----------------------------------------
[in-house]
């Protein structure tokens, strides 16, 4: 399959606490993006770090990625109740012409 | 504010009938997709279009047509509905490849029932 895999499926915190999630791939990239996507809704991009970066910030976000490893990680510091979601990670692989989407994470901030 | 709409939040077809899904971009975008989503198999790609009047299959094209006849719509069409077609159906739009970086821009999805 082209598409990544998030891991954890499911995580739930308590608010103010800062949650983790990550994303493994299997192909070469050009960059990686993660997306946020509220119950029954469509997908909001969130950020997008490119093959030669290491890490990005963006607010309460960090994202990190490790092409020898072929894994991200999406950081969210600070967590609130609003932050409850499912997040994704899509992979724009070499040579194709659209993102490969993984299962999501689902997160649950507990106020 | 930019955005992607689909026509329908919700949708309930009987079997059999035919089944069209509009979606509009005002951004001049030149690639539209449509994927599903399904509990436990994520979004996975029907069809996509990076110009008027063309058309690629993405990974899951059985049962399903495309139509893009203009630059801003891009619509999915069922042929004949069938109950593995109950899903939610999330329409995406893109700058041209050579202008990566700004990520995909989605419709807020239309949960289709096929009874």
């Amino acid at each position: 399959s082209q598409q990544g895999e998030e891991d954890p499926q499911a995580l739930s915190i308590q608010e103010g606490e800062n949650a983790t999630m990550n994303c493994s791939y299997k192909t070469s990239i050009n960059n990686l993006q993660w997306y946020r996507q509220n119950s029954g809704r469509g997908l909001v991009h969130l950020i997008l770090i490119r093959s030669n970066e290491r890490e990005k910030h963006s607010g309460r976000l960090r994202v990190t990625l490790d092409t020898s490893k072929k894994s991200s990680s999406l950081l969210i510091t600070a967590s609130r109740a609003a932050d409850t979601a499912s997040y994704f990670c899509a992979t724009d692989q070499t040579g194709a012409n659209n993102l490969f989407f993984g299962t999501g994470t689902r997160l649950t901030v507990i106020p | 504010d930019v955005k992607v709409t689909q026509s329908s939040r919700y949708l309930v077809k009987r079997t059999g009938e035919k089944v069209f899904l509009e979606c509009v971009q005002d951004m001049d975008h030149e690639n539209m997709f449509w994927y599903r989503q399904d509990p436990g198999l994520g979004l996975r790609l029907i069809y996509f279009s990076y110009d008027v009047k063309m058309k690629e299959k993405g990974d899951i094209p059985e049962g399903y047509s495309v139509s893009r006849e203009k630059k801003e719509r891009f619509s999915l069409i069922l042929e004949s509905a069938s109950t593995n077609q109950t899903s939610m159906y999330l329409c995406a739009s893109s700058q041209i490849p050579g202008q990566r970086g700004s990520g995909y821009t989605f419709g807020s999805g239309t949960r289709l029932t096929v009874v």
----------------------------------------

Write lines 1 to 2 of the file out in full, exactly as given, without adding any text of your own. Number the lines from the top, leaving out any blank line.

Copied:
[in-house]
């Protein structure tokens, strides 16, 4: 399959606490993006770090990625109740012409 | 504010009938997709279009047509509905490849029932 895999499926915190999630791939990239996507809704991009970066910030976000490893990680510091979601990670692989989407994470901030 | 709409939040077809899904971009975008989503198999790609009047299959094209006849719509069409077609159906739009970086821009999805 082209598409990544998030891991954890499911995580739930308590608010103010800062949650983790990550994303493994299997192909070469050009960059990686993660997306946020509220119950029954469509997908909001969130950020997008490119093959030669290491890490990005963006607010309460960090994202990190490790092409020898072929894994991200999406950081969210600070967590609130609003932050409850499912997040994704899509992979724009070499040579194709659209993102490969993984299962999501689902997160649950507990106020 | 930019955005992607689909026509329908919700949708309930009987079997059999035919089944069209509009979606509009005002951004001049030149690639539209449509994927599903399904509990436990994520979004996975029907069809996509990076110009008027063309058309690629993405990974899951059985049962399903495309139509893009203009630059801003891009619509999915069922042929004949069938109950593995109950899903939610999330329409995406893109700058041209050579202008990566700004990520995909989605419709807020239309949960289709096929009874």